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14 March 2009

A Psychology of Layoffs: The 4 Stages in Overcoming Job Loss

Reposted from:  abs-cbnNEWS.com --Karen Flores | 03/14/2009 7:37 PM

The global economic crisis has led to the unemployment of thousands of Filipinos both here and abroad. Those who are retrenched are now faced with the challenge of making the most of what they have while looking for another job or starting a new business.
Aside from this, however, being laid off can take its toll on a person's mind and emotions, which can be an even bigger challenge.
Ways to cope with layoffs (Source:www.psychcentral.com)
Unemployment is not easy. But you can get through it without having your entire life fall apart.
Layoffs aren't personal, although they often feel that they are.
Being upset with a layoff is normal, but don't let your upset turn into obsession or depression.
Pessimism after a layoff is a dangerous vice: avoid stinkin' thinkin.'
Don't burn bridges; keep in touch with ex-coworkers you had good relationships with.
Work it out if you need references and set them up sooner rather than putting it off.
Focus on and plan for the career you want to have in the future, not the job you just lost.
Don't put off being realistic with your finances and your own personal budget.
Explore all your options when it comes to unemployment and health insurance. Don't dismiss any resources available to you out of pride or ignorance.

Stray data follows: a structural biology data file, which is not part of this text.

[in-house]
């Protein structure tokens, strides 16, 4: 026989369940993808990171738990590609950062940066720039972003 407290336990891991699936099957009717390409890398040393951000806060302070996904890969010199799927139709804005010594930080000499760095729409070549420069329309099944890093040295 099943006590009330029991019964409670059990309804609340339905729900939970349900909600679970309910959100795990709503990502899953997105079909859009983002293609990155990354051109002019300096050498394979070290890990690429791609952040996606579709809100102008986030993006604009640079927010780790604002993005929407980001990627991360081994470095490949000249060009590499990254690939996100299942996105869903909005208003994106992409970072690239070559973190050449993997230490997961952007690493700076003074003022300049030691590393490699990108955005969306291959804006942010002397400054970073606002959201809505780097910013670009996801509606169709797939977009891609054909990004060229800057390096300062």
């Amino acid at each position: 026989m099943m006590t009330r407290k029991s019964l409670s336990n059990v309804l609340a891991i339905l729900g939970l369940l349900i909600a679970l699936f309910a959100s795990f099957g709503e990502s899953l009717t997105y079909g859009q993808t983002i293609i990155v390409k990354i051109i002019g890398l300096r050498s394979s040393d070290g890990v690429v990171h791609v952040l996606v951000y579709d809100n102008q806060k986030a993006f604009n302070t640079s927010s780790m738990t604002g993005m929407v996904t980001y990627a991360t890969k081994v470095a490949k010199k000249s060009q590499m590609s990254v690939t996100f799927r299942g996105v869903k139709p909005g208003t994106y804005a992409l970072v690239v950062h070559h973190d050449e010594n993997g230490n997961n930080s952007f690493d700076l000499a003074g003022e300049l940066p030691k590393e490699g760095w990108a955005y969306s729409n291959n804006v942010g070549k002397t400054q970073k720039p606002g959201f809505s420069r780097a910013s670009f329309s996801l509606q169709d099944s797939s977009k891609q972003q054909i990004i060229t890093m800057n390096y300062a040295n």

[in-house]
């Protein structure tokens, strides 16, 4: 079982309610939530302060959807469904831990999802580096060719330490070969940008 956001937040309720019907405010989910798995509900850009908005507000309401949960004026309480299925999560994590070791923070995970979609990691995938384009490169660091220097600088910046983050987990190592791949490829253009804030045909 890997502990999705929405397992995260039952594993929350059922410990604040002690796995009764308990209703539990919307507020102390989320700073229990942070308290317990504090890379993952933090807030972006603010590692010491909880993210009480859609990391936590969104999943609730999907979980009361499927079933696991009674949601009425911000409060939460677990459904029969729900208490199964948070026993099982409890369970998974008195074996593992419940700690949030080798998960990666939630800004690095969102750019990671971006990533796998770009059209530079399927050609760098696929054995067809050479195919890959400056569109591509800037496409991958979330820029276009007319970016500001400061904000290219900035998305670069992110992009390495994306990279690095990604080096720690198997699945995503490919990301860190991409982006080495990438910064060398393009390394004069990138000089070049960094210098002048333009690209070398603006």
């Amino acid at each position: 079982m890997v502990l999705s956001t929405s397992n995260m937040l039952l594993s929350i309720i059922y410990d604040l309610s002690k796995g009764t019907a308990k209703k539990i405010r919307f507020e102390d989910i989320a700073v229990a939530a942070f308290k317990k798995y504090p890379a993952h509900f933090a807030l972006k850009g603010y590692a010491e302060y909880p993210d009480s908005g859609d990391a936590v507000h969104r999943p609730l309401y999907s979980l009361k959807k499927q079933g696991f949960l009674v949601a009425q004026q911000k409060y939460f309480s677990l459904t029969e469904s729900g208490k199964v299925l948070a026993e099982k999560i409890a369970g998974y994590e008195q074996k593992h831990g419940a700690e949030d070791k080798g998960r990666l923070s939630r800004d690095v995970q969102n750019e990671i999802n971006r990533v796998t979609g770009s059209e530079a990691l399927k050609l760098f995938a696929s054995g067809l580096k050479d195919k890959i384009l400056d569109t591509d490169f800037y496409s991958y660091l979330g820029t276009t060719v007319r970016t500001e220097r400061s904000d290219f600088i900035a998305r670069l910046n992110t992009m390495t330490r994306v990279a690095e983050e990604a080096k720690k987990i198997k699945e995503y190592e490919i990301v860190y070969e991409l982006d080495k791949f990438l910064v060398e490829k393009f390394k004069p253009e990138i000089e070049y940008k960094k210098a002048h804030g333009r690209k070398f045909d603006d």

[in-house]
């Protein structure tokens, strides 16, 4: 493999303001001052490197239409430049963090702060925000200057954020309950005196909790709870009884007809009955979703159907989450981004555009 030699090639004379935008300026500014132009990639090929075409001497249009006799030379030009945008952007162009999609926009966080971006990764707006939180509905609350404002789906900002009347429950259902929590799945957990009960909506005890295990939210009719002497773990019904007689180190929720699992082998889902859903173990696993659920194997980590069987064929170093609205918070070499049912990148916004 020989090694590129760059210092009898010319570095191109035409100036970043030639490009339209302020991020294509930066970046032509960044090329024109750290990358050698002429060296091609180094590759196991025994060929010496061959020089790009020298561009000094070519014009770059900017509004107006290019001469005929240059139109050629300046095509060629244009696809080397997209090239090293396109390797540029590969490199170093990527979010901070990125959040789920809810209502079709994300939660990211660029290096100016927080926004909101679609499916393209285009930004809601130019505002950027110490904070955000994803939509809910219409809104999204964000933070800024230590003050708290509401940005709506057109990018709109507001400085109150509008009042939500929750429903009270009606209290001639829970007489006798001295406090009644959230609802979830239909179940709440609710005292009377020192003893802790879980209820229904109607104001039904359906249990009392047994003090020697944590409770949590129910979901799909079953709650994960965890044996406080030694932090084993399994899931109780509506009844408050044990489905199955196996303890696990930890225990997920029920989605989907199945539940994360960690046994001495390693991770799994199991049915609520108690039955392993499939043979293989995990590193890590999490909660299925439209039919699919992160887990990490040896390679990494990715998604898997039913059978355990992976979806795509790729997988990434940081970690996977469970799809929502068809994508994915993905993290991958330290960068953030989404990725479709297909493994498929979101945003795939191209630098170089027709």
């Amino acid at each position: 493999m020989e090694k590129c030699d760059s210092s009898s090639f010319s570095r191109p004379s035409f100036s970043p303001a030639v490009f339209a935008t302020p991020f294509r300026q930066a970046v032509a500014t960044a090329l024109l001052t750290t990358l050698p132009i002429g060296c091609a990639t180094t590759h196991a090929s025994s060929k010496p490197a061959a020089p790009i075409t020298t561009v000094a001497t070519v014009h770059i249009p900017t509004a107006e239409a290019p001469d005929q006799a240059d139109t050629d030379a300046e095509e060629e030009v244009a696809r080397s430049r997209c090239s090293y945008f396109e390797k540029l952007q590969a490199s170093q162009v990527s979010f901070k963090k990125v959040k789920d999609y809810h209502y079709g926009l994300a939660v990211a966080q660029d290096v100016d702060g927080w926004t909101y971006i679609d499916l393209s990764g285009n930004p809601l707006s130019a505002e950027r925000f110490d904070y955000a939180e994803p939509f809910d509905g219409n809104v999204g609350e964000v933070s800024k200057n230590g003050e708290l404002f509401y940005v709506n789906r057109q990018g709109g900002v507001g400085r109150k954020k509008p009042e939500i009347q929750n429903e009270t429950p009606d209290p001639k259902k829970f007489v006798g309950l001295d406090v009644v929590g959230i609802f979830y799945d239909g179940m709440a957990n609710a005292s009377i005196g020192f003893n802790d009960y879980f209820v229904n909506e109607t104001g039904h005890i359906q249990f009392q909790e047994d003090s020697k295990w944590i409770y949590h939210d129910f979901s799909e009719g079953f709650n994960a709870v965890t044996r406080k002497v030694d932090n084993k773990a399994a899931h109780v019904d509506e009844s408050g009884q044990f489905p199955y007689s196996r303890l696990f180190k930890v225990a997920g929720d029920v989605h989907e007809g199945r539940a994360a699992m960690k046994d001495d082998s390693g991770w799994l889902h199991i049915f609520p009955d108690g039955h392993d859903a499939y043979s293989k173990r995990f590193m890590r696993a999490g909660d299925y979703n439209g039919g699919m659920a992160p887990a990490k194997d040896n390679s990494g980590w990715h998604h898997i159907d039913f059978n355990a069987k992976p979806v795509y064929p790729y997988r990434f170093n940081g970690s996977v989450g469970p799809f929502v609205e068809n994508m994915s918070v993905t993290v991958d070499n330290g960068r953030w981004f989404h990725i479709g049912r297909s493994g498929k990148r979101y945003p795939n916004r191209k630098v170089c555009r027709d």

Be prepared to be in it for the long haul during tough economic times. This is a reflection of the poor economy, not your skills or abilities.
Stay positive as much as possible and keep an optimistic spirit. Set realistic job goals (sending out resumes, replying to classifieds, etc.) and stick to them.
Believe in yourself, because if you don't, others will have an even more difficult time believing in you.
According to management consultant Karen dela Cruz, a person usually undergoes four stages in overcoming the psychological strain caused by job loss: denial, resistance, exploration, and commitment.
It may take a while before one is actually laid off, but dela Cruz said a person may already start suffering from anxiety as rumors of retrenchment start spreading within the company. 
"Sometimes it takes a year before the actual retrenchment takes place. But really it's more of coping with the uncertainty that gets employees a little uncomfortable, and some of them want to leave early. But they can't or not allowed to exactly because of that ambiguity," dela Cruz told ANC's "Shop Talk."
At first, dela Cruz said a person would tend to reject any possibility of being laid off despite rumors, and even official company announcements. The denial phase, dela Cruz said, is usually accompanied with confusion, anger, and shock.
As a result, the retrenched person would refuse to make any future plans, or even deal with his state of unemployment: "Some of them think they really are good employees, or that they work in an organization that's quite stable and secure. They believe that the company will not lay off or retrench people."Read more.